# Can someone please tell me the problem with this method to measure one-way speed of light? It's driving me crazy!

I am having a hard time grasping the idea that one-way speed of light is immeasurable. I have watched several videos (including the Veritasium one), read the Wikipedia article, and read some questions on Stack Exchange and no one seems to proposed this exact setup that seems the most obvious way to do it to me. Can someone please point out what I'm missing here?

If I am equidistant from the source light as from the mirror light, then I KNOW how far away each light is, correct? Therefore, there seems to be two possibilities:

• The light takes the SAME time to travel both equidistant directions

OR

• The light takes DIFFERENT times to travel each equidistant direction

To test this first question, I can simply change the orientation of the source, mirror, and detector (the distances remaining the same between them each time) and run the experiment multiple times. If the time between the detector receiving photons from both light sources is THE SAME for every orientation in a complete sphere then I can conclude:

• The light travels the same speed when traveling the same distance regardless of direction (This only indicates light travels the same speed TOWARDS me, but it may be a different speed AWAY from me.)

OR

• The distortion between the two distances is coupled somehow (i.e. one shortens exactly as the other lengthens) If THIS was true, then changing the angles between the vectors (i.e. changing the height of the isosceles triangle) should produce different results because it is changing two directions but not the direction between source and mirror.

If the latter case is true then we have proven light travels different speeds in different directions and that opens a whole can of worms. (Probably not the case.)

However, if the first case is true then we have a way to measure the one-way speed of light because we can now simply subtract both travel times from the light traveling from the source as from the mirror and get a one-way speed of light between the source and mirror. (It doesn't matter that the towards and away times might still be different.)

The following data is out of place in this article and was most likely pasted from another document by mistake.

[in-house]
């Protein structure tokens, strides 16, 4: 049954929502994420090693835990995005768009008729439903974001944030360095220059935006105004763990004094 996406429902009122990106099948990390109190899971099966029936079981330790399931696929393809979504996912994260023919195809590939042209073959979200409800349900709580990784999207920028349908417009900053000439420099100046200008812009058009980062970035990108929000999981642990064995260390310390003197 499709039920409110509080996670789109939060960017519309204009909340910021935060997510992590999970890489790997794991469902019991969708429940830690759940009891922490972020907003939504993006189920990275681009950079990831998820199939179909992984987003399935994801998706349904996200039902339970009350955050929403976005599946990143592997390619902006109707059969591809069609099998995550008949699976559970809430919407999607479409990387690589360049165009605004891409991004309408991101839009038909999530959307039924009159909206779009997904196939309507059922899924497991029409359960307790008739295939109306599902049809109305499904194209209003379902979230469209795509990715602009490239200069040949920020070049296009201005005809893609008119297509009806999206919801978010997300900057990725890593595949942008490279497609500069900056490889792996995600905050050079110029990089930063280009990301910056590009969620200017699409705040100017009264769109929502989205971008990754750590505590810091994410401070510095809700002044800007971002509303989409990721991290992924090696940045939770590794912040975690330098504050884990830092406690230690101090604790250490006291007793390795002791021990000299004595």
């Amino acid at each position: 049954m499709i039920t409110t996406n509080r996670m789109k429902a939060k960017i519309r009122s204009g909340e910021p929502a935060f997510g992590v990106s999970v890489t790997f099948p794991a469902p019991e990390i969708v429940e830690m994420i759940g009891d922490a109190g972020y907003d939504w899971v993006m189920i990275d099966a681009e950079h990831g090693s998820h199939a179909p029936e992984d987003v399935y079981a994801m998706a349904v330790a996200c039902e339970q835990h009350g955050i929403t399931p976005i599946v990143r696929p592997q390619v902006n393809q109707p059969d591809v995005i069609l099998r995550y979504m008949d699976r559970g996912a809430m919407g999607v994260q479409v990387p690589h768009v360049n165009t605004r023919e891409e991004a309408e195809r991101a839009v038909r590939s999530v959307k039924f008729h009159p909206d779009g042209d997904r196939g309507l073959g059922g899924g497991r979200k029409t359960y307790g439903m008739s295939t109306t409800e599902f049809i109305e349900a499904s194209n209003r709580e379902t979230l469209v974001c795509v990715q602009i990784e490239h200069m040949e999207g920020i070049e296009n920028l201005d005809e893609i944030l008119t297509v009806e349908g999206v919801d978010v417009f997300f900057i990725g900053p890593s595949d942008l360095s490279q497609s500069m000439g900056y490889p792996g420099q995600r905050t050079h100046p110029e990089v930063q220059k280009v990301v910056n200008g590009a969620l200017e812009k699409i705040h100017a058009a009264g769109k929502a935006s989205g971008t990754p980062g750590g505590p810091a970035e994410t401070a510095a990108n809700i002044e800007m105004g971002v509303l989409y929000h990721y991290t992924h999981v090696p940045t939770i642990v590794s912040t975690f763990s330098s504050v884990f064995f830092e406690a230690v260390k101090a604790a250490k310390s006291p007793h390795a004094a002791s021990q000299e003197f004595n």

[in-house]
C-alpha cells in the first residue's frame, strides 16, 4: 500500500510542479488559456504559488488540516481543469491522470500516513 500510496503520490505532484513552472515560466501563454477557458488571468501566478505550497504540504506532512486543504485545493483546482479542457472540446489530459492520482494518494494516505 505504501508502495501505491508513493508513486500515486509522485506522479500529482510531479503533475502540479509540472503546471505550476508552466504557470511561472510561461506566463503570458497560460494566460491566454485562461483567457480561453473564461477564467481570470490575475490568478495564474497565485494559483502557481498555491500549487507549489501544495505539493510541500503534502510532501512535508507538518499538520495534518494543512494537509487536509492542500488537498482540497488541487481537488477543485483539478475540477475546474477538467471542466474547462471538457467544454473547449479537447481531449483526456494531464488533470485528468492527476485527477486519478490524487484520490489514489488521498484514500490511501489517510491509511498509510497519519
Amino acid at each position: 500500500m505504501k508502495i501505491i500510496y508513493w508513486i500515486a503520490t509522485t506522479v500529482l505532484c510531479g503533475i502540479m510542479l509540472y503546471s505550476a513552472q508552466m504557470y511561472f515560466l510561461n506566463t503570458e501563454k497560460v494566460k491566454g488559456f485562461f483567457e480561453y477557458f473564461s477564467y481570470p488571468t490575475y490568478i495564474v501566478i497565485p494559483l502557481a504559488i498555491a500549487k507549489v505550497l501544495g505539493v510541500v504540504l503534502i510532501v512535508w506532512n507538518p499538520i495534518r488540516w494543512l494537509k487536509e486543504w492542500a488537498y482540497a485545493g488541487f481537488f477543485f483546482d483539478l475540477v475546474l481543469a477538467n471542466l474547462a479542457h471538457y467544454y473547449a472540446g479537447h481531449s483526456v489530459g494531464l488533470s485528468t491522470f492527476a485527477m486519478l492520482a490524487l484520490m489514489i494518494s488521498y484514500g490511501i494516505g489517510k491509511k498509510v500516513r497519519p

Basic equation:

[(time observer sees reflection from mirror) - (travel time from mirror to observer)] - [(time observer sees source) - (travel time from source to observer ] = (travel time from source to mirror)

(t_om - t_mo) - (t_os - t_so) = t_om - t_os = t_sm

When  t_so = t_mo

s = source,     m = mirror,     o = observer/detector


Once you have the travel time from the source to the mirror, simply measure the distance from the source to the mirror and you have your one-way speed!

What am I missing?

(See diagram of setup below.) • Not sure, thus making it a comment not an answer. SO and MO have components (considering them to be vectors) along the direction of SM. These components have opposite sign and thus possibly different velocities and you are back at the initial problem. Jun 16, 2021 at 8:51
• If you travel from Paris to London then the local time on arrival is only a little more than the local time where you set out. If you travel in the other direction then there is a bigger time difference. It is no use measuring speeds to detect this effect. It is merely a result of the convention of setting clocks in different countries. The "one way speed of light" idea is the same; it has been mis-named. Jun 16, 2021 at 9:10